All these abuses, malpractices, and disabilities must be removed. The rich and the poor parties as well as the affluent and non-affluent candidates must be given equal opportunity to win in future election contests.
It is, I think, important to direct special attention to the proposal for holding all the five elections in one day in only one State at a time. The main advantages of this are:
- FEDECO will be able to deploy to the one State the best electoral, presiding, and other officers it can mobilise from all parts of the country.
- The political parties will be able to bring to bear on that one State the ablest and most vigilant polling and counting agents it can procure from all parts of the country.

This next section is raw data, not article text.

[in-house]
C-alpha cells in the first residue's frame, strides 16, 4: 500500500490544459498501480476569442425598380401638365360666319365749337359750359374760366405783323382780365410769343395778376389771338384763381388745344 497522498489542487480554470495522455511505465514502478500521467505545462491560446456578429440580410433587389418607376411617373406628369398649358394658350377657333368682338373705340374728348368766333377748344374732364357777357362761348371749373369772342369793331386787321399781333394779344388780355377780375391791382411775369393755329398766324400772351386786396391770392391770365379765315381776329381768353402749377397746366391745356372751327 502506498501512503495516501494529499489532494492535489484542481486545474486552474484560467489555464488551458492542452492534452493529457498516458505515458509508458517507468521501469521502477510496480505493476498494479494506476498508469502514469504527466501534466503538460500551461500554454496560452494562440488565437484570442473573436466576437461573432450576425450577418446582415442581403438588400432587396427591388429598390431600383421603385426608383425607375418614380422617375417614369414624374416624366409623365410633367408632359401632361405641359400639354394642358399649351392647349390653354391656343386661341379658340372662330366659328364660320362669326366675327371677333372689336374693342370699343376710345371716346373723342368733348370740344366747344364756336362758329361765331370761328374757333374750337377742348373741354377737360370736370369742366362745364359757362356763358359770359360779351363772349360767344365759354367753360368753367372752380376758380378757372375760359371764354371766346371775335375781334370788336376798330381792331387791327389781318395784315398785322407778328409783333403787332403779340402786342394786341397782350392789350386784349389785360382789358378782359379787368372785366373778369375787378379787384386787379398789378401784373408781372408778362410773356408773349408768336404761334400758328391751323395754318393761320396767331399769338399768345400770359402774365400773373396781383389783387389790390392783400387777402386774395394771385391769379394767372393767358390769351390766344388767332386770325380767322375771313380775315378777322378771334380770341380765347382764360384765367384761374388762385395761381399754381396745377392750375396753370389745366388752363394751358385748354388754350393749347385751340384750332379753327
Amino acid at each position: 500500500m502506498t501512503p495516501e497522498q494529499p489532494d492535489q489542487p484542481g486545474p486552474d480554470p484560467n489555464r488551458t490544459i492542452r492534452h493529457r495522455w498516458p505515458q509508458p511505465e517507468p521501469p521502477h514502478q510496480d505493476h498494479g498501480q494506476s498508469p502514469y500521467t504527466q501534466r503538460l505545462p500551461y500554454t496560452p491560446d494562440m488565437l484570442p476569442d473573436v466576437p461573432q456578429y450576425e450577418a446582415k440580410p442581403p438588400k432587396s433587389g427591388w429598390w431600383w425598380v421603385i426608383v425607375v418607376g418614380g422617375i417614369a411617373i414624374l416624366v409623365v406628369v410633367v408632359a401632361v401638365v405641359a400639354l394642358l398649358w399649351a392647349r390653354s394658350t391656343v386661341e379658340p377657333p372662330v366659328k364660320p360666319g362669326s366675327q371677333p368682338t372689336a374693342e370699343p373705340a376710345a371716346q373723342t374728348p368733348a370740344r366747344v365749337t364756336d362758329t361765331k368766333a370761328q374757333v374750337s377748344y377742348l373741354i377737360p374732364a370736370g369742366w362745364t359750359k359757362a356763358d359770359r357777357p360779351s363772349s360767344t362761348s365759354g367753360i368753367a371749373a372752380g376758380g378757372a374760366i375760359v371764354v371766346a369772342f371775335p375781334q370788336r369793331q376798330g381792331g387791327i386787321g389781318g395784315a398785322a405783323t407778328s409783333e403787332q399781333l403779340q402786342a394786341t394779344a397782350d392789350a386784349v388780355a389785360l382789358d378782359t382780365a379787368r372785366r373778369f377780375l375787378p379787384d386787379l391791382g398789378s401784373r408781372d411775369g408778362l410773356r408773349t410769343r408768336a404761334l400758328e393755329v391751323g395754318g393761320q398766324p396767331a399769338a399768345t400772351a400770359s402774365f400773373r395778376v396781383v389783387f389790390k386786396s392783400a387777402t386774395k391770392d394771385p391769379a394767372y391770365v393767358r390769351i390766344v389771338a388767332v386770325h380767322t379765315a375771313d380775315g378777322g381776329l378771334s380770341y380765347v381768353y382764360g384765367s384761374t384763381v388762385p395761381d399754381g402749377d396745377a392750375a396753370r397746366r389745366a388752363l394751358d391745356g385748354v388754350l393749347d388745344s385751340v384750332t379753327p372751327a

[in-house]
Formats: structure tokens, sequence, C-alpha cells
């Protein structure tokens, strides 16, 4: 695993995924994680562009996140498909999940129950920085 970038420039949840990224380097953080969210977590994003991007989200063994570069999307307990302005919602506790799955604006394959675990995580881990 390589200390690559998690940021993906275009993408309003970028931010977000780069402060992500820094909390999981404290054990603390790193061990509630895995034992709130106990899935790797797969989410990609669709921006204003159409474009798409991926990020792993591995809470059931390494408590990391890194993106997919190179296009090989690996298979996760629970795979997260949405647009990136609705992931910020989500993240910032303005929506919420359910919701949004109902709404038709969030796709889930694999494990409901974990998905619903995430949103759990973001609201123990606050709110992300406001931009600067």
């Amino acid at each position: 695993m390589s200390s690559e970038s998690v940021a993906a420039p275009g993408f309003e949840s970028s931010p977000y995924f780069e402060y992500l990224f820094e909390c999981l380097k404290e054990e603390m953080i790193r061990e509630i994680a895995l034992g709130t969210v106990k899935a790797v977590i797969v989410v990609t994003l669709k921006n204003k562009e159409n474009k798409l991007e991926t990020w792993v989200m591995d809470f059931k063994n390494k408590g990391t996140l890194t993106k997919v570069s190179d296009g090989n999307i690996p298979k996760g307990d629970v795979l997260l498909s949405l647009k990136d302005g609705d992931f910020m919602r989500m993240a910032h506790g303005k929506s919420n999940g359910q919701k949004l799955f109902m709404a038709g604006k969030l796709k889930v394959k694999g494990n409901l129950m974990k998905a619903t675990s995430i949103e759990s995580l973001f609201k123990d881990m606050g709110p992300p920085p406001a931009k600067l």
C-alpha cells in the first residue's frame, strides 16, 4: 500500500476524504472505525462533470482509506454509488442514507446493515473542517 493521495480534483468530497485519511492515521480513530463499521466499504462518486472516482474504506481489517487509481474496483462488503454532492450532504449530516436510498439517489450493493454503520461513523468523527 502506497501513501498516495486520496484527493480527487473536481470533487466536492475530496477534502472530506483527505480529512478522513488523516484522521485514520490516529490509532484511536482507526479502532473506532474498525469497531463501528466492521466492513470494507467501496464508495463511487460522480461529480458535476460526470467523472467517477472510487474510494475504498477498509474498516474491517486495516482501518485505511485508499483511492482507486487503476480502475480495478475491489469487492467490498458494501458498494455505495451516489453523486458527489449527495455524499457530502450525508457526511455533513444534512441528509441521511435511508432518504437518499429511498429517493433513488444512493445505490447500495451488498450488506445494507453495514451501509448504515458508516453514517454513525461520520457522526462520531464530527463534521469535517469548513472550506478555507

- Above all, all the hands of FEDECO and of the registered political parties will be on the electoral deck of that one State. In these circumstances, it will be very difficult for the kind of malpractices which were done at the last elections, and for such other malpractices as evilly-disposed persons and experienced expert riggers might want to contrive for 1983, to take place without immediate detection and frustration.
The only objection which, in my opinion, can be raised to holding all the five elections in one State at a time every other day, is that such an arrangement could create a bandwagon effect in favour of the party which wins the elections in the first two or three States as the case may be. Certainly, the possibility of some measure of bandwagon effect cannot be completely ruled out under this arrangement; though such an effect was not at all in evidence in the last elections which were staggered to cover a period of five weeks – that is 35 days. The arrangement now proposed is not likely to spread over more than 45 days. In any case, such an effect can be reduced almost to nil if a procedure such as I now outline hereunder is adopted.